Furthermore, you seem to be saying that all confident writers are published by the mainstream, period, but what about all those who approached the mainstream, were rejected by all, self-published to great success, and were *then* signed by a big publisher? True, they did *eventually* meet your criterion, but there was no way of knowing that would happen when they originally self-published. You’re saying that anyone who self-publishes—and I suspect you’d think *especially* after being rejected by a big publisher—is "delusional", but neither you nor the author have any way of knowing whether that author will achieve solo success and go on to be picked up by a mainstream publisher. Moreover, what would you have said about a self-published author such as Brunonia Barry (The Lace Reader, originally self-published, picked up by Harper and went on to become a NYT bestseller) on the day BEFORE she signed with a big publisher? And what would you have said if she had elected to remain independent, rather than sign with a big publisher? What I’m getting at is this: the involvement of a mainstream publisher, or lack thereof, proves nothing about the quality or desirability (or lack thereof) of Ms. Barry’s work.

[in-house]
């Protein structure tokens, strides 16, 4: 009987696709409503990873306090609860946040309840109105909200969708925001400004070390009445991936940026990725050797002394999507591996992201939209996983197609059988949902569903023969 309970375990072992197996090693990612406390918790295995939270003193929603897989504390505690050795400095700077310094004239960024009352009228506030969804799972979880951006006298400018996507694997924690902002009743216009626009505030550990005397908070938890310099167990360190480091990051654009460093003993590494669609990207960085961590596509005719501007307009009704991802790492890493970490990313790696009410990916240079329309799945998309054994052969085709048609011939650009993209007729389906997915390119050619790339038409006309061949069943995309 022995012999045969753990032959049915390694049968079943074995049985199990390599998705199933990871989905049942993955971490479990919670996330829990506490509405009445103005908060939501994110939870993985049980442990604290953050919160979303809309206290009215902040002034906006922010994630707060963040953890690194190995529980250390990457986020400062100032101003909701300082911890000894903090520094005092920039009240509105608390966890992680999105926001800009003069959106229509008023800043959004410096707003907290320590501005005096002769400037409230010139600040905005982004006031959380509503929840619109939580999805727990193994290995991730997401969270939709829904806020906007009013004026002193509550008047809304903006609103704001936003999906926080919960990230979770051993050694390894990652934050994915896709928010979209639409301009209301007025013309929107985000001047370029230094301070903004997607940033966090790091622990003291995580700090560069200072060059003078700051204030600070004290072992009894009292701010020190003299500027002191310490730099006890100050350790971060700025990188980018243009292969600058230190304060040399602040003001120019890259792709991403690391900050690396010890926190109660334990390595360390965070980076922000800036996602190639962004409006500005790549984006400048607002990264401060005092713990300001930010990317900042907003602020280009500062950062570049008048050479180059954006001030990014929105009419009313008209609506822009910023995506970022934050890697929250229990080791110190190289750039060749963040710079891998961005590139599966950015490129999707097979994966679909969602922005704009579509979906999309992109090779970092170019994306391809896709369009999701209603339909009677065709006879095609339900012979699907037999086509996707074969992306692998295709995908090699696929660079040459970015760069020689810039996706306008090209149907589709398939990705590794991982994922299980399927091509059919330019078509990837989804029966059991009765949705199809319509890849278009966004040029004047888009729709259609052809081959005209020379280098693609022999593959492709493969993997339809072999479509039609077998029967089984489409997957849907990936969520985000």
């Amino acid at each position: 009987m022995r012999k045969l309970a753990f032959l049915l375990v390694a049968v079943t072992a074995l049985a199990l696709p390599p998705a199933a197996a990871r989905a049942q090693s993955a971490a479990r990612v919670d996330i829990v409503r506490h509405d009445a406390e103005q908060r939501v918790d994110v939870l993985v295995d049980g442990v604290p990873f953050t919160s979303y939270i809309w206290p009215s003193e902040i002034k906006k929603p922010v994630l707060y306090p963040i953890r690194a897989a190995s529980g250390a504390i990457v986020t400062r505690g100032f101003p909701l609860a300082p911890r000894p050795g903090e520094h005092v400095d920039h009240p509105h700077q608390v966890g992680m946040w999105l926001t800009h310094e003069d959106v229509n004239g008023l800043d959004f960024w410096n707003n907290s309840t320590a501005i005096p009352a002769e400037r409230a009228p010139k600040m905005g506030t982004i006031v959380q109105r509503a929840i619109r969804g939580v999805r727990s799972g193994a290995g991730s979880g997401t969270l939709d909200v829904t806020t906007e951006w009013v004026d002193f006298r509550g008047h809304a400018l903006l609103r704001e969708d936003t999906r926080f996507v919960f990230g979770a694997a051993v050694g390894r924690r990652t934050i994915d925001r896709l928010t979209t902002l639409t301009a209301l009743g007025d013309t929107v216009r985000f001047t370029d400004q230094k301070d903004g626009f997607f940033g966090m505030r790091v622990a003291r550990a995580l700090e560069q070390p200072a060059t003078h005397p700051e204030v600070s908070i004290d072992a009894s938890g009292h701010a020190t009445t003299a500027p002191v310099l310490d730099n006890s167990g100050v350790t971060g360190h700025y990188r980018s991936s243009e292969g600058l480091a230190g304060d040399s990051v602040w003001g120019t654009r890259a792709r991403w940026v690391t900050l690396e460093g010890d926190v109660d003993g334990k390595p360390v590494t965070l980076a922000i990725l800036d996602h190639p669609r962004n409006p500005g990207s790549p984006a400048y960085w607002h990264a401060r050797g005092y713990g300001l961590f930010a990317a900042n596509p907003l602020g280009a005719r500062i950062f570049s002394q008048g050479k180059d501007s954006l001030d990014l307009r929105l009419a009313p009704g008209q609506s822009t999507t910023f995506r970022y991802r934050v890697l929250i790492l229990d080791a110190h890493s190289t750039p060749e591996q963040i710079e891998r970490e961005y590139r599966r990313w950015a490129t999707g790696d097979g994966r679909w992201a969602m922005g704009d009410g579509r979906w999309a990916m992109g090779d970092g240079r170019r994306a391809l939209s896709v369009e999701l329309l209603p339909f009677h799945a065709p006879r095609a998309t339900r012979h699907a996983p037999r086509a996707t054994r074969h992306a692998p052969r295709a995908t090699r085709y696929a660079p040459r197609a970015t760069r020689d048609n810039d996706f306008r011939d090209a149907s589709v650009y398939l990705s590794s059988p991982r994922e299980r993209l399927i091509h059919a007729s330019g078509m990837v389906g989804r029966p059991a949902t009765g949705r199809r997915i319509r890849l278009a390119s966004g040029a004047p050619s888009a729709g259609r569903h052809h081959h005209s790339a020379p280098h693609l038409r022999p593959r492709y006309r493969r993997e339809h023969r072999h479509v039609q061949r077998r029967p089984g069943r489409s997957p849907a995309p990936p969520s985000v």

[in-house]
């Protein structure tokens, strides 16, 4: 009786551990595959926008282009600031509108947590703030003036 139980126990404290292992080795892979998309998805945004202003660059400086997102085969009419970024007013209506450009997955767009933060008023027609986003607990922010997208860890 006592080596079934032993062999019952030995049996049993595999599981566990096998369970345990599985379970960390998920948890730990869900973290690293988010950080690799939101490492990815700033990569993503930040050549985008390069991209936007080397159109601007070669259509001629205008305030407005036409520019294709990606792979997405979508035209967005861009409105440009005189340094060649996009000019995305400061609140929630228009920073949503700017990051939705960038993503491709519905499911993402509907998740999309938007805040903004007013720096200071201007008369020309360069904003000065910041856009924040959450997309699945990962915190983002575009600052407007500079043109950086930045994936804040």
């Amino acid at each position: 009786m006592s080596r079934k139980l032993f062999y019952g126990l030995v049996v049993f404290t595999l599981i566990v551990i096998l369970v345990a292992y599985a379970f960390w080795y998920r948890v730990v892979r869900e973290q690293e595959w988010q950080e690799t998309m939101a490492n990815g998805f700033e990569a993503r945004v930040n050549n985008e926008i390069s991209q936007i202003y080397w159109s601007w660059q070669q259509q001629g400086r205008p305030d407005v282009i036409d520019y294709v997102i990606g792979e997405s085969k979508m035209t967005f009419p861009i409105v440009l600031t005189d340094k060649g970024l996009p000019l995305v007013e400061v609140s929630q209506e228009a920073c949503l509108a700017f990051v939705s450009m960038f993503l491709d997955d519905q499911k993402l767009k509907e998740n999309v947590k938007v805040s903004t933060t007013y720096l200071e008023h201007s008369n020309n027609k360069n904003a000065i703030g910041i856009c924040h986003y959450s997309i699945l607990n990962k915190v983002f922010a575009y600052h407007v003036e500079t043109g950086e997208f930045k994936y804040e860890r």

Big, mainstream publishers are chasing after big, mainstream blockbuster hits, much the same way mainstream movie studios do. Yet in the film industry, there’s a vibrant indie movement that gets nothing but respect from the mainstream. This is because the mainstream knows the indie movement is a terrific proving ground for both films and the individuals making them. An indie film even swept the Academy Awards this year, so that alone should tell you how much respect is afforded the indie filmmaker by his mainstream peers. Why should writers treat one another so differently–so badly—by comparison?